Uganda switches to Bamboo Farming as it curbs Deforestation


Former journalist-turned farmer, Andrew Ndawula Kalema, has turned to bamboo farming in Uganda to combat deforestation.

It was gathered that Uganda has lost over a million hectares of tree cover, nearly a third of the country’s total, with 49,000 hectares lost in 2021 alone, equivalent to 23.5 million tonnes of carbon dioxide emissions.

With public and individual efforts key to restoring degraded land, farmers are turning to bamboo planting, as bamboo is fast-growing and can adapt to different weather conditions, making it key to mitigating the effects of climate change.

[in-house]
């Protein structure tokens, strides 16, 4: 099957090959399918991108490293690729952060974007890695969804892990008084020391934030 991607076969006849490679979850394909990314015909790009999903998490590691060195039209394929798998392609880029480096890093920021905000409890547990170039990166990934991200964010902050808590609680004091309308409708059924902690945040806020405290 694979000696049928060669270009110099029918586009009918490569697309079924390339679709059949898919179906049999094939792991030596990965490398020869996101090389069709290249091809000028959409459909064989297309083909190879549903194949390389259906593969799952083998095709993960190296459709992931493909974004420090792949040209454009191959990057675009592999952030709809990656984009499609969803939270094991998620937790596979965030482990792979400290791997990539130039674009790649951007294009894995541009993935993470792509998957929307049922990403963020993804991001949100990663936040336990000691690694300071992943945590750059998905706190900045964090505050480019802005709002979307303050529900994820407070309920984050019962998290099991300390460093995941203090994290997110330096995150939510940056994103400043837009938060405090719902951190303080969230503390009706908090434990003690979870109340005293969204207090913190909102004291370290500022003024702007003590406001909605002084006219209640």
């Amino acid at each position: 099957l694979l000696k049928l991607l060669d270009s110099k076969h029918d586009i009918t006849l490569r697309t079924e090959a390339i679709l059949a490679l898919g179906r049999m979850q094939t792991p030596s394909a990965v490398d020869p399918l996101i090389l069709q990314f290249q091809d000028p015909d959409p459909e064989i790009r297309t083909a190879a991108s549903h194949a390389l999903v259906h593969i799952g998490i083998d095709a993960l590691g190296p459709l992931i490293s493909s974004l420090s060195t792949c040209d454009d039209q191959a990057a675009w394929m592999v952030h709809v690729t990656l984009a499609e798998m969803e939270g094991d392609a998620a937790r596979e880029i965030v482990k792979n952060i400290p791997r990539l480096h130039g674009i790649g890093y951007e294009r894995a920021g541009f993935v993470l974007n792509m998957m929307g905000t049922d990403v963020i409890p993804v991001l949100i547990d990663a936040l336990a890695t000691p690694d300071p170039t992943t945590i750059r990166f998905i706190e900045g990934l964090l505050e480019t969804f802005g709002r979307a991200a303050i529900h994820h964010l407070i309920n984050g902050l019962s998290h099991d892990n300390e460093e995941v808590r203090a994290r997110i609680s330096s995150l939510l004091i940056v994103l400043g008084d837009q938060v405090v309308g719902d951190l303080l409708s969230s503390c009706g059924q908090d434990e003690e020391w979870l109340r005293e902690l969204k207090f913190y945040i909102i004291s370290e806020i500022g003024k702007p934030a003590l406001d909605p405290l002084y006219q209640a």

Ndawula Kalema says bamboo “can absorb 30% more carbon dioxide and generate 30% more oxygen and it can create the green effect very fast and it will take pressure off our precious trees”.

Bamboo is best known for its strength and durability, and Ndawula Kalema believes there are thousands of potential products, including bicycle frames. However, the export market comes with standards and volumes that Uganda doesn’t yet meet.